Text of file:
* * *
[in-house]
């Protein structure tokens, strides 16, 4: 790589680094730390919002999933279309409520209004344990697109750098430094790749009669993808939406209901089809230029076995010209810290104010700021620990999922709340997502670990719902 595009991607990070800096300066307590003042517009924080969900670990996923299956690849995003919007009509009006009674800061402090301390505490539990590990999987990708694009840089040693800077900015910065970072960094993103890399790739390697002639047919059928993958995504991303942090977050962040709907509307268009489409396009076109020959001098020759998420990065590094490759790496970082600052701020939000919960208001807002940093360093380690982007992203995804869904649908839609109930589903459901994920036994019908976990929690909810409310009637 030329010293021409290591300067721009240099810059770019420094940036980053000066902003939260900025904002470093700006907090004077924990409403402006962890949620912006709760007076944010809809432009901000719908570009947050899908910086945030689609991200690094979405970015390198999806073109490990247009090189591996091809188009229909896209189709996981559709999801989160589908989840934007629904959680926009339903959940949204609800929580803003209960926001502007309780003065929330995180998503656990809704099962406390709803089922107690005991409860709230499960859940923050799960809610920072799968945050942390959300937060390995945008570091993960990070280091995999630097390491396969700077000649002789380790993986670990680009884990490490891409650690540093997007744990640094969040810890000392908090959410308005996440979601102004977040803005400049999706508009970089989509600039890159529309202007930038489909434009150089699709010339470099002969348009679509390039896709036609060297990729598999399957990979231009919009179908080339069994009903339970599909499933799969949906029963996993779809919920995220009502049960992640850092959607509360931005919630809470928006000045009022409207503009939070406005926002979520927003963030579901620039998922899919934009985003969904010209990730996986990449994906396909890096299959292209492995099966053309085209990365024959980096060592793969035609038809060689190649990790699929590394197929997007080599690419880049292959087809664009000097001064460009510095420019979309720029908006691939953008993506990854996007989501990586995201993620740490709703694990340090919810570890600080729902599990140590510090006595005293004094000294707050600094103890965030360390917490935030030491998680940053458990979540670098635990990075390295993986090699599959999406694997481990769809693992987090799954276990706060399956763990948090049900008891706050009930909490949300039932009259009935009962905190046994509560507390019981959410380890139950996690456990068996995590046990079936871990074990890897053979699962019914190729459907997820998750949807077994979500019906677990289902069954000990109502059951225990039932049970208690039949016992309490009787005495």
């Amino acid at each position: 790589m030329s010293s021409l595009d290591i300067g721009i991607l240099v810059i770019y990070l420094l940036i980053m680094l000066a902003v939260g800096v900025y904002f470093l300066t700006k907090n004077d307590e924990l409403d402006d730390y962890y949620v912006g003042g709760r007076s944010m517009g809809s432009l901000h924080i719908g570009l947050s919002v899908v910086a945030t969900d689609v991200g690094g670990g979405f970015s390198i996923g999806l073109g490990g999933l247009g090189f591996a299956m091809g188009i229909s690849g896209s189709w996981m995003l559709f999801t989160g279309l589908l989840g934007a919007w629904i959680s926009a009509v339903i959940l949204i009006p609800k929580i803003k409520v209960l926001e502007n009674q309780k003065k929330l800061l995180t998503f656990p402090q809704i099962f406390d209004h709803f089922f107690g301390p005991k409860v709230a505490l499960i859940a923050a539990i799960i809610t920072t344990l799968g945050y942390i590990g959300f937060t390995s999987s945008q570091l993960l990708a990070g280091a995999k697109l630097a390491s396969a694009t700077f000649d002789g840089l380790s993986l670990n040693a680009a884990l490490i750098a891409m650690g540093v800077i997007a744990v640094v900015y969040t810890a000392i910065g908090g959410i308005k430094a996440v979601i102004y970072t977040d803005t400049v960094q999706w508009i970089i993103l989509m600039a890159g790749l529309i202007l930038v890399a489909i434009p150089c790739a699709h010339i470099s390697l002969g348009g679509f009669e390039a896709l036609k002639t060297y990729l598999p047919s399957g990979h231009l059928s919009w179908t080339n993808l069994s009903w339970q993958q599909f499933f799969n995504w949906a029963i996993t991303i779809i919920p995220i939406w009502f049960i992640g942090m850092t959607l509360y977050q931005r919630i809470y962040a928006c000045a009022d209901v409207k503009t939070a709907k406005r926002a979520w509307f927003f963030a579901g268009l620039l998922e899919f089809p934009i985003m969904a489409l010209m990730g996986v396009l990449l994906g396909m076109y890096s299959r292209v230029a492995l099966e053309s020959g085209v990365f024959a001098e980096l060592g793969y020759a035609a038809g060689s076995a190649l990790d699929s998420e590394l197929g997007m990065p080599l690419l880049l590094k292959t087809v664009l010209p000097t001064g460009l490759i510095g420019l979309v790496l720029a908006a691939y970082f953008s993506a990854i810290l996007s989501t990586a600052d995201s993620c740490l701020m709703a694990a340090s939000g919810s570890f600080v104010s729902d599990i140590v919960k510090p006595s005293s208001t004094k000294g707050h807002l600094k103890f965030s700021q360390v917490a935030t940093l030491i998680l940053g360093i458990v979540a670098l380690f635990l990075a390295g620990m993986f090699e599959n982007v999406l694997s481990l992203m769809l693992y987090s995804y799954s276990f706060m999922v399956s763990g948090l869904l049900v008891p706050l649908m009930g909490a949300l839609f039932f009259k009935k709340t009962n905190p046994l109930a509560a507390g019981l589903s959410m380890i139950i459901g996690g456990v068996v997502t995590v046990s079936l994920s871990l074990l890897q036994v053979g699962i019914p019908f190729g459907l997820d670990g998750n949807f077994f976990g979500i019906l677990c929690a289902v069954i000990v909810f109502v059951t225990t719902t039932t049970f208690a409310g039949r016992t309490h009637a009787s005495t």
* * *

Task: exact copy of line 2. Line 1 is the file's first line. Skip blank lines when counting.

């Protein structure tokens, strides 16, 4: 790589680094730390919002999933279309409520209004344990697109750098430094790749009669993808939406209901089809230029076995010209810290104010700021620990999922709340997502670990719902 595009991607990070800096300066307590003042517009924080969900670990996923299956690849995003919007009509009006009674800061402090301390505490539990590990999987990708694009840089040693800077900015910065970072960094993103890399790739390697002639047919059928993958995504991303942090977050962040709907509307268009489409396009076109020959001098020759998420990065590094490759790496970082600052701020939000919960208001807002940093360093380690982007992203995804869904649908839609109930589903459901994920036994019908976990929690909810409310009637 030329010293021409290591300067721009240099810059770019420094940036980053000066902003939260900025904002470093700006907090004077924990409403402006962890949620912006709760007076944010809809432009901000719908570009947050899908910086945030689609991200690094979405970015390198999806073109490990247009090189591996091809188009229909896209189709996981559709999801989160589908989840934007629904959680926009339903959940949204609800929580803003209960926001502007309780003065929330995180998503656990809704099962406390709803089922107690005991409860709230499960859940923050799960809610920072799968945050942390959300937060390995945008570091993960990070280091995999630097390491396969700077000649002789380790993986670990680009884990490490891409650690540093997007744990640094969040810890000392908090959410308005996440979601102004977040803005400049999706508009970089989509600039890159529309202007930038489909434009150089699709010339470099002969348009679509390039896709036609060297990729598999399957990979231009919009179908080339069994009903339970599909499933799969949906029963996993779809919920995220009502049960992640850092959607509360931005919630809470928006000045009022409207503009939070406005926002979520927003963030579901620039998922899919934009985003969904010209990730996986990449994906396909890096299959292209492995099966053309085209990365024959980096060592793969035609038809060689190649990790699929590394197929997007080599690419880049292959087809664009000097001064460009510095420019979309720029908006691939953008993506990854996007989501990586995201993620740490709703694990340090919810570890600080729902599990140590510090006595005293004094000294707050600094103890965030360390917490935030030491998680940053458990979540670098635990990075390295993986090699599959999406694997481990769809693992987090799954276990706060399956763990948090049900008891706050009930909490949300039932009259009935009962905190046994509560507390019981959410380890139950996690456990068996995590046990079936871990074990890897053979699962019914190729459907997820998750949807077994979500019906677990289902069954000990109502059951225990039932049970208690039949016992309490009787005495």